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Acquirers Face Strategic and Tech Hurdles to Stay Relevant

A storm of innovation in technologies and business models is shaking up how consumers make—and businesses receive—payments.

Well-prepared and adaptable merchant acquirers can turn the disturbance to their advantage—that is, if they can meet the following major challenges.

Avoid disintermediation by controlling the payment interface and the merchant relationship. Acquirers have historically operated in both transaction capture/payment gateway and pure acquiring markets, renting point-of-sale (POS) terminals to smaller merchants and providing e-commerce gateway services. This has allowed them to control the full merchant relationship and, therefore, capture the end-to-end profit margin.

The dynamic is changing, however, as new entrants target the interfaces, potentially wresting control and relegating acquirers to the status of commodity providers.

Businesses increasingly look to technology providers for a payments solution integrated with other components of hardware and software. This hands an important distribution role to the software vendor or technology reseller—or, in the online world, to the Web developer. Commercial success with technology distributors requires a different set of capabilities for today’s acquirers, including ease of integration and the ability to serve up a portfolio of products, such as payroll functionality, that can easily integrate into a broader software stack through cleanly written application programming interfaces (APIs).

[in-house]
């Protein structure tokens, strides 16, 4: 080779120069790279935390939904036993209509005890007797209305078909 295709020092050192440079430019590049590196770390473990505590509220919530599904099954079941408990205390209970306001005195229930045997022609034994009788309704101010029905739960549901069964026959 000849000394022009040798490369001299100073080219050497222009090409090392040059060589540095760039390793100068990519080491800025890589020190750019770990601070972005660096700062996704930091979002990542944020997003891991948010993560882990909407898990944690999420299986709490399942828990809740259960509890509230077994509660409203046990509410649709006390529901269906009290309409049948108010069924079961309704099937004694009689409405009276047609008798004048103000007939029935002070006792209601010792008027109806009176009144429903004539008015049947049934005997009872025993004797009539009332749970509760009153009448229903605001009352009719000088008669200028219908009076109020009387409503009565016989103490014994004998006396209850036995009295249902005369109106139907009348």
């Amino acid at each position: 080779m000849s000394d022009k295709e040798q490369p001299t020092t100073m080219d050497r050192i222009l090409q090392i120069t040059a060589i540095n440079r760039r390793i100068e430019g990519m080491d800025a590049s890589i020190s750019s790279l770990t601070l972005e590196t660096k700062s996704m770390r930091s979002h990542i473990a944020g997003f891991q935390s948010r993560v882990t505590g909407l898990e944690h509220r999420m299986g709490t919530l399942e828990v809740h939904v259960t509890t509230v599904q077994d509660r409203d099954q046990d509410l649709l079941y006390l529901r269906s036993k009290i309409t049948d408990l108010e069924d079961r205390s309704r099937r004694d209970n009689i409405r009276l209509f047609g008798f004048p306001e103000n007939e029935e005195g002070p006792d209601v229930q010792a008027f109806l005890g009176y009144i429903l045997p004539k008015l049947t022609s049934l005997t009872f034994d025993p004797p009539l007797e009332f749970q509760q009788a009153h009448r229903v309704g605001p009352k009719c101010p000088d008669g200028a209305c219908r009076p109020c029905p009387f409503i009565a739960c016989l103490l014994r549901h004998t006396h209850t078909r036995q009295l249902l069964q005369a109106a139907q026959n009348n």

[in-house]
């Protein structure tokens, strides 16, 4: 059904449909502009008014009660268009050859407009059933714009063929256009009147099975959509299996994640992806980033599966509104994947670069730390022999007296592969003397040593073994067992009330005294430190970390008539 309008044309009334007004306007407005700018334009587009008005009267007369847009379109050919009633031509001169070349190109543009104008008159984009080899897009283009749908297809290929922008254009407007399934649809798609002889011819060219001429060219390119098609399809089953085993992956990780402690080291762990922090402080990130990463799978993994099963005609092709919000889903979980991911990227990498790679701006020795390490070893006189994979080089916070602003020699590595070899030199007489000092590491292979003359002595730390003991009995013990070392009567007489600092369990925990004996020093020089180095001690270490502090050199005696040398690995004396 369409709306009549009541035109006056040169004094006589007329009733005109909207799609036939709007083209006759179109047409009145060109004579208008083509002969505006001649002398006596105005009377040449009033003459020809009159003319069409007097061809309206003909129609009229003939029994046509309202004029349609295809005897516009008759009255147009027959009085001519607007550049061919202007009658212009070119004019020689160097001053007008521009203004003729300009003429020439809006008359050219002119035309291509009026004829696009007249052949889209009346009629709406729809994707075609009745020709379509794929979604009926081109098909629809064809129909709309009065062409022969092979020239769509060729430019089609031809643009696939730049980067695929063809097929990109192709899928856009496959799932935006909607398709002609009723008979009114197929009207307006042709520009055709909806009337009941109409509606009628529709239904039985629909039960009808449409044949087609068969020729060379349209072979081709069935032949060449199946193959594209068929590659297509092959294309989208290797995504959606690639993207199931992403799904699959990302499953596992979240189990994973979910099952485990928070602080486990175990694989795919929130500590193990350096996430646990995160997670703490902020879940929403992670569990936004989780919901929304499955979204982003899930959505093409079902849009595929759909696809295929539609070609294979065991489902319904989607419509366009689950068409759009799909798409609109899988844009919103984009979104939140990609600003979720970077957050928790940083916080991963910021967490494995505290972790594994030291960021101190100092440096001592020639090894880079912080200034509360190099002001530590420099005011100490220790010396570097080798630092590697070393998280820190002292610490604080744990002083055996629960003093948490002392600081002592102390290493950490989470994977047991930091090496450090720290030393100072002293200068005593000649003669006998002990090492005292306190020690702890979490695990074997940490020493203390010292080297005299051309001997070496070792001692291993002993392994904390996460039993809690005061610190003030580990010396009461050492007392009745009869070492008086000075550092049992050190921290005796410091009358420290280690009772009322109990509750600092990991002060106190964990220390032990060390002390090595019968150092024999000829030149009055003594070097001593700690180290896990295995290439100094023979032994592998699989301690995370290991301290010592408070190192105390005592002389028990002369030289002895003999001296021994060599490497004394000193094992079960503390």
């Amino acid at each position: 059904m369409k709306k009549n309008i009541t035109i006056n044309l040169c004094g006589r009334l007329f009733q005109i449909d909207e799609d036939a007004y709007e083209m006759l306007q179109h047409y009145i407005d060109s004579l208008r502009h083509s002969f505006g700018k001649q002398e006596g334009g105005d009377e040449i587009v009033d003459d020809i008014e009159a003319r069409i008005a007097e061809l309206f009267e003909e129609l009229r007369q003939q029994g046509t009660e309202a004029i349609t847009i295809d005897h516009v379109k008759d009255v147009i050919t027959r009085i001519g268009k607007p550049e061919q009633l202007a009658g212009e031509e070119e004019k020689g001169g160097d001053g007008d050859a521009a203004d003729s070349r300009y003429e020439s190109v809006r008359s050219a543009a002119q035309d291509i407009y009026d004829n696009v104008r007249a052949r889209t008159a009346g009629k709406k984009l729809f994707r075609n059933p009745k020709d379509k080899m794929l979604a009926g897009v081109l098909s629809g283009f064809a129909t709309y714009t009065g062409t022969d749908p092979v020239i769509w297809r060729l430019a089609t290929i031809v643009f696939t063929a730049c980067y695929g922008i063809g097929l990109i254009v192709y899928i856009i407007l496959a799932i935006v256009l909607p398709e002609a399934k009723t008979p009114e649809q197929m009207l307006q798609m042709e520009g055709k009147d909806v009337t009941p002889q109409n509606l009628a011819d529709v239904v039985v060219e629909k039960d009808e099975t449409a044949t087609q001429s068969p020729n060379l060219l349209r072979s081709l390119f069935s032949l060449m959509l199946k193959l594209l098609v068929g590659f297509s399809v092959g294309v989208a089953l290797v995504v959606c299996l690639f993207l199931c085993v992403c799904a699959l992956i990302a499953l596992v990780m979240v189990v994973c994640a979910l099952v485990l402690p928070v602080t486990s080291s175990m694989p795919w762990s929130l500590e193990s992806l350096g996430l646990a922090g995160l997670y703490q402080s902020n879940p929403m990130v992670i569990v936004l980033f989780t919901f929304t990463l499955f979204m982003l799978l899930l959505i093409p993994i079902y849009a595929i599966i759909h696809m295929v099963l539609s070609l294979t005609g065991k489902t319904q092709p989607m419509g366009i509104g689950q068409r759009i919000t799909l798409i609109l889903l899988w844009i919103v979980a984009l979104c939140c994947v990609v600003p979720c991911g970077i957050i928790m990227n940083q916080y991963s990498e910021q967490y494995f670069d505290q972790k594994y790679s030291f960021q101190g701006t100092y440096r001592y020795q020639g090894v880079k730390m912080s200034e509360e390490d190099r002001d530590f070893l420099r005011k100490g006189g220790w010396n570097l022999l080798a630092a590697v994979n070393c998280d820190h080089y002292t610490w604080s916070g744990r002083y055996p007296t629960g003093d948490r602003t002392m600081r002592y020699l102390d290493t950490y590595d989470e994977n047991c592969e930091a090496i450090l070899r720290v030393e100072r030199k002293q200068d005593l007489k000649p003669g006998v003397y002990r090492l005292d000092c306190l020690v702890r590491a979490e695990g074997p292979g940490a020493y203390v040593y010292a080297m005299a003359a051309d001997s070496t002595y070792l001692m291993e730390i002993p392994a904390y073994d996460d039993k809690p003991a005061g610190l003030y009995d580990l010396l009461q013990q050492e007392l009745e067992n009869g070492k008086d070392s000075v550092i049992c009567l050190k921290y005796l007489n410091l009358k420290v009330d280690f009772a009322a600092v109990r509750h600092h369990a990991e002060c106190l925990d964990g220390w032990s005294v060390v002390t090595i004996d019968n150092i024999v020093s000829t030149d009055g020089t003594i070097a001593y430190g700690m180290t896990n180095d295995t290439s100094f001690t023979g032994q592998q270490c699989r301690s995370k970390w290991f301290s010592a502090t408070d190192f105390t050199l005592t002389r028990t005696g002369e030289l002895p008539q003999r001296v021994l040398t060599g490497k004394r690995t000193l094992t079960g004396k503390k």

Deploy a practical customer segmentation scheme and tailored propositions, because one size does not fit all. For merchant acquirers, serving distinct customer types—large domestic merchants, domestic small and medium-sized enterprises (SMEs) and global online merchants—entails quite varied starting points, meeting different priorities and dealing with separate competitive pressures.With large domestic corporations, for instance, successful acquirers deliver value through reporting and custom analytics to help run the business, expanding payment methods and, more recently, supporting large retailers’ attempts to offer consumers a seamless experience across their websites, mobile apps and physical stores.

For domestic SMEs, by contrast, acquirers that can cut through the complexity of their legacy IT systems to provide a single payments hub that integrates data, pricing and functionality across all channels will help their merchants to reduce costs and increase sales. New entrants are offering more sophisticated, tailored solutions. A pizza parlor that depends primarily on takeout orders will need a different workflow and functionality than a high-end restaurant.

Protect diverse distribution channels and access to new channels. Within the SME segment, many acquirers could stand to strengthen their basic go-to-market muscles. Busy merchants want a fast and easy sales process, so getting the basics of the sales approach right across face-to-face, phone, partnership and digital sales channels is critical.